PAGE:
I stand here and have taken the high and solemn oath to which you have been audience because the people of the United States have chosen me for this august delegation of power and have by their gracious judgment named me their leader in affairs.
I know now what the task means. I realize to the full the responsibility which it involves. I pray God I may be given the wisdom and the prudence to do my duty in the true spirit of this great people. I am their servant and can succeed only as they sustain and guide me by their confidence and their counsel. The thing I shall count upon, the thing without which neither counsel nor action will avail, is the unity of America–an America united in feeling, in purpose and in its vision of duty, of opportunity and of service.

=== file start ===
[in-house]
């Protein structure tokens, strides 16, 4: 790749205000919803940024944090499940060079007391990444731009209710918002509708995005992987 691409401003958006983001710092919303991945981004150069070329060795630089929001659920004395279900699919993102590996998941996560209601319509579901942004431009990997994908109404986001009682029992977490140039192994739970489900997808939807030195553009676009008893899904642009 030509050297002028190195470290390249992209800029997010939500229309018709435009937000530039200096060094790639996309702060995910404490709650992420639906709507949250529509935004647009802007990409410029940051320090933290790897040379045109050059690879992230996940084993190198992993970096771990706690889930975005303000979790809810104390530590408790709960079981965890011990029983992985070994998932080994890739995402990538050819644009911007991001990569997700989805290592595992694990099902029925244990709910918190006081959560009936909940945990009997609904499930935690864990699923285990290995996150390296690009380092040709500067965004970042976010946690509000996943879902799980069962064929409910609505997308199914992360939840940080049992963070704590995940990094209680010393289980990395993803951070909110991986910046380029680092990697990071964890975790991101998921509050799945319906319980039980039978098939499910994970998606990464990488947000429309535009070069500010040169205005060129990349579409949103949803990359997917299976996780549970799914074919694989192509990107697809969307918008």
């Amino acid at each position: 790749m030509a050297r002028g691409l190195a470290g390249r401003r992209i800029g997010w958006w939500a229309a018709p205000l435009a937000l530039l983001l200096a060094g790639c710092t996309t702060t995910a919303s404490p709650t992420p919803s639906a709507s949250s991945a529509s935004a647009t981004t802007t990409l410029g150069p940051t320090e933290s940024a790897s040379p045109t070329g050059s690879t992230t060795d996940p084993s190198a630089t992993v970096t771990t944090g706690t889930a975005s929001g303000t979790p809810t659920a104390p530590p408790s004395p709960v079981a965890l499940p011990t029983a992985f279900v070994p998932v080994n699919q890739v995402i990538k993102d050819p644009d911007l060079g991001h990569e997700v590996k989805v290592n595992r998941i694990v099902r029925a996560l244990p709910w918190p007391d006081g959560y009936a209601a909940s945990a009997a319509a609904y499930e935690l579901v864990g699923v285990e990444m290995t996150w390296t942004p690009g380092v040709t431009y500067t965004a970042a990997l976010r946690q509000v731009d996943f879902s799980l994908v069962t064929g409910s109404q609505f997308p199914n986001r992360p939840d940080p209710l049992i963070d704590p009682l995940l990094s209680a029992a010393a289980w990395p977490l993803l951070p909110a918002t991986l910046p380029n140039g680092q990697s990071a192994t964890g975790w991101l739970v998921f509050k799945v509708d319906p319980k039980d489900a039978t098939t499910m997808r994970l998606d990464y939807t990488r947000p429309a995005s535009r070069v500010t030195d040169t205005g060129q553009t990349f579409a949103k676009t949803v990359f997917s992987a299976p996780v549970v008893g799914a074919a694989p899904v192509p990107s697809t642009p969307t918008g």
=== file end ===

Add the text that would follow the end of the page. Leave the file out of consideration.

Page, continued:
We are to beware of all men who would turn the tasks and the necessities of the nation to their own private profit or use them for the building up of private power.
United alike in the conception of our duty and in the high resolve to perform it in the face of all men, let us dedicate ourselves to the great task to which we must now set our hand. For myself I beg your tolerance, your countenance and your united aid.
The shadows that now lie dark upon our path will soon be dispelled, and we shall walk with the light all about us if we be but true to ourselves–to ourselves as we have wished to be known in the counsels of the world and in the thought of all those who love liberty and justice and the right exalted.